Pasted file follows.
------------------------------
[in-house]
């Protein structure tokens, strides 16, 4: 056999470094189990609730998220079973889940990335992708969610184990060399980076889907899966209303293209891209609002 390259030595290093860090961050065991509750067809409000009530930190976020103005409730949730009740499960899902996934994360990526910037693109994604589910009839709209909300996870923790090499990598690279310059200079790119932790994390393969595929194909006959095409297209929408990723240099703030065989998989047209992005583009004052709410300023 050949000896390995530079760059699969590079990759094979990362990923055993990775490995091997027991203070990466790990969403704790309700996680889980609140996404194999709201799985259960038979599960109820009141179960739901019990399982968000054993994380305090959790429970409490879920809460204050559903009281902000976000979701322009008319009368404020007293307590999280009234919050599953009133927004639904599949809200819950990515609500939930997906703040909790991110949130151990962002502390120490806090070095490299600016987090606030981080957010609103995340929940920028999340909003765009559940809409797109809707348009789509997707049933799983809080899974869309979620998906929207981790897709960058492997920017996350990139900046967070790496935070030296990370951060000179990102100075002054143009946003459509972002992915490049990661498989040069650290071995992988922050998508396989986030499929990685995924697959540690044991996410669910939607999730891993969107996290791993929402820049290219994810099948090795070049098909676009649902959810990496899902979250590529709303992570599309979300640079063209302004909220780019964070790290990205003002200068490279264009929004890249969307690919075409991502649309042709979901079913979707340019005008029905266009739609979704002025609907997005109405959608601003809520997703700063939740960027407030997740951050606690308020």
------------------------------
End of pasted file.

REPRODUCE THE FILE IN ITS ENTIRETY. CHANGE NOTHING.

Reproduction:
[in-house]
């Protein structure tokens, strides 16, 4: 056999470094189990609730998220079973889940990335992708969610184990060399980076889907899966209303293209891209609002 390259030595290093860090961050065991509750067809409000009530930190976020103005409730949730009740499960899902996934994360990526910037693109994604589910009839709209909300996870923790090499990598690279310059200079790119932790994390393969595929194909006959095409297209929408990723240099703030065989998989047209992005583009004052709410300023 050949000896390995530079760059699969590079990759094979990362990923055993990775490995091997027991203070990466790990969403704790309700996680889980609140996404194999709201799985259960038979599960109820009141179960739901019990399982968000054993994380305090959790429970409490879920809460204050559903009281902000976000979701322009008319009368404020007293307590999280009234919050599953009133927004639904599949809200819950990515609500939930997906703040909790991110949130151990962002502390120490806090070095490299600016987090606030981080957010609103995340929940920028999340909003765009559940809409797109809707348009789509997707049933799983809080899974869309979620998906929207981790897709960058492997920017996350990139900046967070790496935070030296990370951060000179990102100075002054143009946003459509972002992915490049990661498989040069650290071995992988922050998508396989986030499929990685995924697959540690044991996410669910939607999730891993969107996290791993929402820049290219994810099948090795070049098909676009649902959810990496899902979250590529709303992570599309979300640079063209302004909220780019964070790290990205003002200068490279264009929004890249969307690919075409991502649309042709979901079913979707340019005008029905266009739609979704002025609907997005109405959608601003809520997703700063939740960027407030997740951050606690308020």